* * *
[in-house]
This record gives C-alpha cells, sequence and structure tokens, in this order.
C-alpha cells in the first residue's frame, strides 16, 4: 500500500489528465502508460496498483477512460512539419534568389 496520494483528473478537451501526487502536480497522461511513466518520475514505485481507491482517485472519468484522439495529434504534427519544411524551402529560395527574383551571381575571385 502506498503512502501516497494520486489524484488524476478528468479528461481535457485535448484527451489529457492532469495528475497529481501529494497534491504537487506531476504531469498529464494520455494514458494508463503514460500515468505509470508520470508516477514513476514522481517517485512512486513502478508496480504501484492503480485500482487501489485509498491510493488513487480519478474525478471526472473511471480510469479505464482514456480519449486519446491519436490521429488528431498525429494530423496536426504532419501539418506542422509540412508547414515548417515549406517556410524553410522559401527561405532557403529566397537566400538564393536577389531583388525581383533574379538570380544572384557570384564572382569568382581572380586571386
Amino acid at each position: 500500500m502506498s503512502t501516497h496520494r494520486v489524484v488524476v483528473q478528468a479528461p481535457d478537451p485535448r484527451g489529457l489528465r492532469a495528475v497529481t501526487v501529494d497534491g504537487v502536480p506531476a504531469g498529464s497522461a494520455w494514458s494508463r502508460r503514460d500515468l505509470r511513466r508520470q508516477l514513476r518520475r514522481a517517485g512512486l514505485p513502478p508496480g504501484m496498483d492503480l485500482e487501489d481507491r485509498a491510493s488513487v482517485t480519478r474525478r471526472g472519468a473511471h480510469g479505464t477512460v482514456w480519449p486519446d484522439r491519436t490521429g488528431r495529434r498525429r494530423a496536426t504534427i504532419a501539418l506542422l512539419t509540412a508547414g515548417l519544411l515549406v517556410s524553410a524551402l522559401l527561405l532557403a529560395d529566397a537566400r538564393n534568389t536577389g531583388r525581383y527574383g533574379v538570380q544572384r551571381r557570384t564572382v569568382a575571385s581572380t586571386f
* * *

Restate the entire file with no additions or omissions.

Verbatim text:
[in-house]
This record gives C-alpha cells, sequence and structure tokens, in this order.
C-alpha cells in the first residue's frame, strides 16, 4: 500500500489528465502508460496498483477512460512539419534568389 496520494483528473478537451501526487502536480497522461511513466518520475514505485481507491482517485472519468484522439495529434504534427519544411524551402529560395527574383551571381575571385 502506498503512502501516497494520486489524484488524476478528468479528461481535457485535448484527451489529457492532469495528475497529481501529494497534491504537487506531476504531469498529464494520455494514458494508463503514460500515468505509470508520470508516477514513476514522481517517485512512486513502478508496480504501484492503480485500482487501489485509498491510493488513487480519478474525478471526472473511471480510469479505464482514456480519449486519446491519436490521429488528431498525429494530423496536426504532419501539418506542422509540412508547414515548417515549406517556410524553410522559401527561405532557403529566397537566400538564393536577389531583388525581383533574379538570380544572384557570384564572382569568382581572380586571386
Amino acid at each position: 500500500m502506498s503512502t501516497h496520494r494520486v489524484v488524476v483528473q478528468a479528461p481535457d478537451p485535448r484527451g489529457l489528465r492532469a495528475v497529481t501526487v501529494d497534491g504537487v502536480p506531476a504531469g498529464s497522461a494520455w494514458s494508463r502508460r503514460d500515468l505509470r511513466r508520470q508516477l514513476r518520475r514522481a517517485g512512486l514505485p513502478p508496480g504501484m496498483d492503480l485500482e487501489d481507491r485509498a491510493s488513487v482517485t480519478r474525478r471526472g472519468a473511471h480510469g479505464t477512460v482514456w480519449p486519446d484522439r491519436t490521429g488528431r495529434r498525429r494530423a496536426t504534427i504532419a501539418l506542422l512539419t509540412a508547414g515548417l519544411l515549406v517556410s524553410a524551402l522559401l527561405l532557403a529560395d529566397a537566400r538564393n534568389t536577389g531583388r525581383y527574383g533574379v538570380q544572384r551571381r557570384t564572382v569568382a575571385s581572380t586571386f